Busted! Five myths about retail media

| Article

Marketing budgets are flowing toward retail media networks (RMNs) as retailers, from Amazon to big-box stores to grocery chains, capitalize on the shift to e-commerce while offering advertisers unique audiences and valuable data insights to build new high-margin businesses. Manufacturers and brands are increasing their ad spend on RMNs because they offer unique, valuable audiences and provide data that measure ad effectiveness, thus helping to close the loop between ad view and product purchase.

Despite this success, retailers and advertisers alike question the trajectory of retail media. How sustainable is the growth of RMNs as an advertising channel? How much space remains for RMNs other than Amazon? Is the marketing spend on retail media really new or merely a shift from marketing budgets that already benefit retailers, such as shopper and co-op marketing?

Our latest Retail Media Networks Advertiser Survey helps answer these questions and exposes five widely held beliefs about RMNs as myths. The accompanying charts further illustrate the retail-media reality and the opportunities it provides for brands, manufacturers, marketers, and retailers.

Myth #1: Retail media is an Amazon-only story

Most advertisers spend on RMNs other than Amazon.

Myth #2: RMN is a CPG-focused phenomenon

More than 75 percent of non-CPG advertisers anticipate increasing spend with RMNs.

Myth #3: RMN spend comes from dollars retailers already earn

Spend on retail media is coming from all budget sources, with over 80 percent likely to be net new.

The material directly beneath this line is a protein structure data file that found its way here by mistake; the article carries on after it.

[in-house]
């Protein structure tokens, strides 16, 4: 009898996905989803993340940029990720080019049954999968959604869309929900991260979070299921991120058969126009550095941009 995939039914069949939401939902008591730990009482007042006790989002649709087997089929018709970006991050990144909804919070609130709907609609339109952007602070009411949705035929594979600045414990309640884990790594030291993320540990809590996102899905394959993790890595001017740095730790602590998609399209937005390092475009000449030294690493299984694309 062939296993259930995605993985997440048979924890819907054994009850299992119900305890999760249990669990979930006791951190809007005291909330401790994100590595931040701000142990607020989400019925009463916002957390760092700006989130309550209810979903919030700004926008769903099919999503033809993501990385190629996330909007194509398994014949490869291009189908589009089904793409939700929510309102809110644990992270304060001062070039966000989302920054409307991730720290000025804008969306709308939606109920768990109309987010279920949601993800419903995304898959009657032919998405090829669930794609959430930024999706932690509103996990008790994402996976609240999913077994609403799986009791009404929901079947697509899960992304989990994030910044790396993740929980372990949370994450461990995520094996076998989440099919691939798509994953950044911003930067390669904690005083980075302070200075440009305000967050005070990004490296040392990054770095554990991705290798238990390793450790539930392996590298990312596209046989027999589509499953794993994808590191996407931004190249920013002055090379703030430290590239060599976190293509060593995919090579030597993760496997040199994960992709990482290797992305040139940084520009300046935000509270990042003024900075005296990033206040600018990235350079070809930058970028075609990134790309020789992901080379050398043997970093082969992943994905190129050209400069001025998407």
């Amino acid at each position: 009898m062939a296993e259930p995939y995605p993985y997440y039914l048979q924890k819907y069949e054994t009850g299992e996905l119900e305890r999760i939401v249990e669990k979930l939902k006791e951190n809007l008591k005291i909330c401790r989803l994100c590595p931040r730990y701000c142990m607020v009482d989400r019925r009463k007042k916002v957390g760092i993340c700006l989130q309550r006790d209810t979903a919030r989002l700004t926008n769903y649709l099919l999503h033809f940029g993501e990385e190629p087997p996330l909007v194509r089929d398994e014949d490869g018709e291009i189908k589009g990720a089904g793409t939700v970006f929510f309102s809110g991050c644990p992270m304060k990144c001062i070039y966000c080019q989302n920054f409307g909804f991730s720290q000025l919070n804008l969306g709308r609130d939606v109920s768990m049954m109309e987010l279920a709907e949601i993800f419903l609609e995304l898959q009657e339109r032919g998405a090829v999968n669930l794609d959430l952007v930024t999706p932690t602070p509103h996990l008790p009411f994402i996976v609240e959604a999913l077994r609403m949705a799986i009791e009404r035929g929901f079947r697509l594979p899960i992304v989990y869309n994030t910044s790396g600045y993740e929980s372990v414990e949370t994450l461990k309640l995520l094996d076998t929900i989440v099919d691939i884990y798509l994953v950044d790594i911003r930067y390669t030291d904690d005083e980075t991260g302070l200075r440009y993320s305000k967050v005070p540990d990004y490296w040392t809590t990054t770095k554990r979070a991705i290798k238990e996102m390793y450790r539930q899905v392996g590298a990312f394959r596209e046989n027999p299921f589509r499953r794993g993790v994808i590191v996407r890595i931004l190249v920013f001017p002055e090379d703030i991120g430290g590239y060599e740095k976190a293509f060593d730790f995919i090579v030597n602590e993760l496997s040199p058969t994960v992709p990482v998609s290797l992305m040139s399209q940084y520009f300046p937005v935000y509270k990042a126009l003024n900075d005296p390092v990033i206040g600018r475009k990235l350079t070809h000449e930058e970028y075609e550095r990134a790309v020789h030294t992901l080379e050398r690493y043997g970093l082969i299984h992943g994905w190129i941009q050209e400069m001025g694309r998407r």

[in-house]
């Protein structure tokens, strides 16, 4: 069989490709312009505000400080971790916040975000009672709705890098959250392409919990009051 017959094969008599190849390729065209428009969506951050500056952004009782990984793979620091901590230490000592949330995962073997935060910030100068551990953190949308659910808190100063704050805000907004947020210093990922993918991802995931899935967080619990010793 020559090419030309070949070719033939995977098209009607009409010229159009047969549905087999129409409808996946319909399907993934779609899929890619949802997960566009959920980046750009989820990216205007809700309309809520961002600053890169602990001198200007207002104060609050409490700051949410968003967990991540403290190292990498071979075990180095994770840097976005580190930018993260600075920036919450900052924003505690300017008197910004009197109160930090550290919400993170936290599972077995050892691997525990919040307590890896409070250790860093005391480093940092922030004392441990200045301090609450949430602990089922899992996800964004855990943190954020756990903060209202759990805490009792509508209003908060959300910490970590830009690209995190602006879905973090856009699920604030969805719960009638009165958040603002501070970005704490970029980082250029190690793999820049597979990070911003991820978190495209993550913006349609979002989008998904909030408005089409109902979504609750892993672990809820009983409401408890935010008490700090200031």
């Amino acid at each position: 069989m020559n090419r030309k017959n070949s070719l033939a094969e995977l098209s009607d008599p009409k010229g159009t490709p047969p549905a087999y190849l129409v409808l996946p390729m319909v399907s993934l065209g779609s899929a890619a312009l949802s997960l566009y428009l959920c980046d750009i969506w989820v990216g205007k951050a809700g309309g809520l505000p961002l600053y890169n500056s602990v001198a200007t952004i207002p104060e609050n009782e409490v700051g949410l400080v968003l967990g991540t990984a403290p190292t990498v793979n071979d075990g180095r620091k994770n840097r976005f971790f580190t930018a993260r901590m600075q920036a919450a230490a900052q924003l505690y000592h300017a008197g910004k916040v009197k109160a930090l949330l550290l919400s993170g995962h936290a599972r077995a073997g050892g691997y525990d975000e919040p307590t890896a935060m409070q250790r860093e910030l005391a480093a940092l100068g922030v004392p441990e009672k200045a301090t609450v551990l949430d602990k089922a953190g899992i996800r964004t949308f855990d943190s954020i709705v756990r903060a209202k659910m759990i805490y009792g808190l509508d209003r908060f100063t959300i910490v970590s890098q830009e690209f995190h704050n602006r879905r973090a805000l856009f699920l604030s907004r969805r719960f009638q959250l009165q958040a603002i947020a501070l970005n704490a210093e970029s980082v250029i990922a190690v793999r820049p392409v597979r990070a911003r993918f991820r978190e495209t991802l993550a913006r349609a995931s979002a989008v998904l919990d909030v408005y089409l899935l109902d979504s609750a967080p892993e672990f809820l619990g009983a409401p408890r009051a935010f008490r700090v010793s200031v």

Myth #4: RMNs are mainly a substitute for lower-funnel or shopper marketing

Brand building is as important as other outcomes for advertisers.

Myth #5: Enabling advertisers to self-serve gives RMNs a major competitive advantage

Performance, brand insights, and ease of use are key RMN-choice factors; self-serve is least important.

What this means for retailers

With these myths dispelled, now is the time for retailers to embrace the future of retail media. Leaders can take initiative with the following five actions:

  1. Dive in. The best way to start is to just get on with it. Retailers should take an agile approach with a cross-functional team (for example, marketing, tech, data, and merchandising), treat early failures as the price of new knowledge, and share positive results and learnings with their organization and its advertisers.
  2. Capitalize on uniqueness. What separates your RMN from the pack? Is it your audience and associated customer insights? Is it your brand or e-commerce experience that makes advertisers want to join? Your chosen minimum viable product (MVP) feature set has implications for your team’s skill set and for which tech, operations, and agency partners are most appropriate. Plan properly to add value for all players in a distinctive way.
  3. Rally the organization. Buy-in to the RMN vision from key parties—marketing, merchandising, e-commerce, product, and analytics—is critical. Tell a compelling story that shows how the proposed RMN will drive the core retail business and e-commerce. Develop a plan to leverage internal and external resources to implement it.
  4. Choose the right partners. Leaders must determine who will be responsible and accountable for key RMN activities, across sales, managing supply and demand, planning campaigns and making buys, and delivering on reporting and measurement? How will these differ across key ad-inventory types, such as sponsored listings, onsite display and video, or offsite audience targeting? Partners with the right underlying capabilities and mindsets to help build the RMN business are crucial.
  5. Build a media business. The retailer’s plan must recognize a simple truth: there is a business to build beyond simply enabling ad products. It entails financial planning, billing and reconciliation processes, legal and accounting ramifications, and new processes around campaign planning and execution. Media customers expect many of these behind-the-scenes capabilities, and brands, too, demand credible media expertise and sound campaign operations.
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